US 4479672 A
The invention relates to a contact lens inserter which retains and holds a contact lens thereon by means of a viscous fluid that is placed in a cup-shaped part forming a portion of the inserter. The inserter per se comprises the cup-shaped portion and a handle integral therewith, the handle consisting of a first and a second portions which are angularly disposed relative to each other and to the planar surface of the cup-shaped portion, the latter being integral with the free end of the second portion. The angular relationship of the portions of the inserter is such that the fingers of the user that are manipulating the inserter are displaced from the user's eyes to such an extent that no sight or image interference is apparent to the user.
1. A contact lens inserter consisting of a single member for viscously holding a contact lens on one end thereof and for placing the contact lens in intimate contact with the eye of a contact lens user, comprising:
a handle having a first generally flat portion engageable by at least two fingers of the user for manipulating the inserter and a second generally flat portion coextensive with and extending from one end of the first portion at an acute angle thereto; and
a contact lens holding means integral with the free end of the second portion, the holding means being generally hemi-spherical in shape, having a planar surface angularly displaced relative to the second portion at a second acute angle that is smaller than the first-mentioned acute angle, and hollowed to provide a recess for receiving a viscous fluid to hold the contact lens placed on the planar surface with the curved surface thereof extending into the recess and into contact with the fluid.
2. A contact lens inserter in accordance with claim 1 wherein the recess is provided in the bottom thereof with a well to increase the fluid volume, thereby increasing the viscous holding force.
3. A contact lens inserter in accordance with claim 1 wherein the second portion is inclined at an angle of 40-45 degrees relative to the first portion and the planar surface is inclined at an angle of 65-75 degrees relative to the first portion.
The invention relates to contact lenses and more particularly to a contact lens inserter for viscously holding a contact lens as the latter is placed or positioned in intimate contact with the eye of a contact lens user.
It is common practice to apply a contact lens, particularly of the "soft type," to the cornea of an eye with a wetted index finger. This practice is difficult to accomplish with any ease, accuracy or safety. Depending on the position of the lens on the wetted finger, the finger nail, if rather long, could present a real danger in that the cornea could be scratched by the nail. In the event a mirror is used, the wetted finger on which the lens is placed is usually of such breadth that it could block most, if not all, of the mirror image of the eye so the mirror, in effect, is useless when it is really needed most, that is, when the lens is in very close proximity to the eye.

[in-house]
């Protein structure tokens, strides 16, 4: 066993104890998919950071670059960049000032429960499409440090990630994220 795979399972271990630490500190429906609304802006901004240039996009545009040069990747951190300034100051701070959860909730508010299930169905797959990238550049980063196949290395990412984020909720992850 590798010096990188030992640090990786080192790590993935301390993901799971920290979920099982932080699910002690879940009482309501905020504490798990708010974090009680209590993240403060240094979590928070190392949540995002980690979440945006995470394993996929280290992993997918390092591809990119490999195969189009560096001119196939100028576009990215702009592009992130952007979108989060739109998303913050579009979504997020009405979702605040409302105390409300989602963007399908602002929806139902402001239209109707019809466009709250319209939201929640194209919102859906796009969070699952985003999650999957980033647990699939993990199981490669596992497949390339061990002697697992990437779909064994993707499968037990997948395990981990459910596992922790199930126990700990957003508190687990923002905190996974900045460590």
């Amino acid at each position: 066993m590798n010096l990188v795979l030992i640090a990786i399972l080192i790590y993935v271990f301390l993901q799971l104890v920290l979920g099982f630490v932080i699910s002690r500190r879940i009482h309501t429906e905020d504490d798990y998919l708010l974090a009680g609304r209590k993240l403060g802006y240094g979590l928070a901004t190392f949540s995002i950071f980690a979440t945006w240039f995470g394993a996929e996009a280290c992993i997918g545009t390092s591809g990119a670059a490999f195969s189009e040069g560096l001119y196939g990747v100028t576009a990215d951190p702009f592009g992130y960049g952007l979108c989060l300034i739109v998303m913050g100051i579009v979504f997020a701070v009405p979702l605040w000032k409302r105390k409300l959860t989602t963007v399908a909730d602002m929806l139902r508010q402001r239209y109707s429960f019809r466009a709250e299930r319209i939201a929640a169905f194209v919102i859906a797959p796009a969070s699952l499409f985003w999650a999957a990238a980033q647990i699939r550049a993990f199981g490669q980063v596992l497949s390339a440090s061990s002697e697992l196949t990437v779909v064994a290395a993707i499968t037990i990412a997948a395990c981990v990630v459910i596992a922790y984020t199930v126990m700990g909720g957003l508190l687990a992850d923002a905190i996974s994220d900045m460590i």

Applicators of various types are available for applying a contact lens to the eye of a user. In most instances, the contact lens is usually gripped about its peripheral edge or flange in such a manner that the user can peer or look through the lens as it is brought into position with respect to the eye. With such applicators, release of the lens when it is very close to the eye presents a problem. In some cases this problem is circumvented by placing the contact lens on or within a ring, but this does not alleviate the problem because the lens cannot be easily released from the applicator.
It is an object of the invention to provide a contact lens inserter which viscously holds the lens on the inserter as the inserter is moved toward the eye to position the lens on the eye with a minimum of effort and with ease of release of the lens from the inserter.
Another object of the invention is to provide a contact lens inserter having a hemispherical or cup-shaped portion for receiving a viscous fluid which holds the lens on the cup-shaped portion, the cup-shaped portion being angularly disposed relative to the inserter handle with which it is integral so as to keep the user's finger engaging the handle away from the eyes, particularly at the time the inserter is close to the eye to position the lens on the eye.
Still another object of the invention is to provide a contact lens inserter having a hemispherical or cup-shaped portion for receiving a viscous fluid, the cup-shaped portion being provided with a recess at the bottom thereof for increasing the fluid volume and the viscous holding force on a contact lens in engagement therewith.